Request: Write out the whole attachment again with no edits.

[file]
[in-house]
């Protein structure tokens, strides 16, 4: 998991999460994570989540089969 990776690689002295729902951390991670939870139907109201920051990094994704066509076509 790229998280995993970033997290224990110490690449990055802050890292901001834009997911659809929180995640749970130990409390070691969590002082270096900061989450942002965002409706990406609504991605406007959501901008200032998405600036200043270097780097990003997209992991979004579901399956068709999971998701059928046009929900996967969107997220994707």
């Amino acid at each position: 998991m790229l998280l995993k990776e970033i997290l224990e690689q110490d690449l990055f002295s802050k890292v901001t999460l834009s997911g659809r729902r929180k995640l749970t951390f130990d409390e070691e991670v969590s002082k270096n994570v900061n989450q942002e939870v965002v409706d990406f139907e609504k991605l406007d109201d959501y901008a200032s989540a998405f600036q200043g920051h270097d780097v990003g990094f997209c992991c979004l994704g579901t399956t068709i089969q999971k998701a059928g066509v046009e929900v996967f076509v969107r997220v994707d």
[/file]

[in-house]
């Protein structure tokens, strides 16, 4: 998991999460994570989540089969 990776690689002295729902951390991670939870139907109201920051990094994704066509076509 790229998280995993970033997290224990110490690449990055802050890292901001834009997911659809929180995640749970130990409390070691969590002082270096900061989450942002965002409706990406609504991605406007959501901008200032998405600036200043270097780097990003997209992991979004579901399956068709999971998701059928046009929900996967969107997220994707």
């Amino acid at each position: 998991m790229l998280l995993k990776e970033i997290l224990e690689q110490d690449l990055f002295s802050k890292v901001t999460l834009s997911g659809r729902r929180k995640l749970t951390f130990d409390e070691e991670v969590s002082k270096n994570v900061n989450q942002e939870v965002v409706d990406f139907e609504k991605l406007d109201d959501y901008a200032s989540a998405f600036q200043g920051h270097d780097v990003g990094f997209c992991c979004l994704g579901t399956t068709i089969q999971k998701a059928g066509v046009e929900v996967f076509v969107r997220v994707d």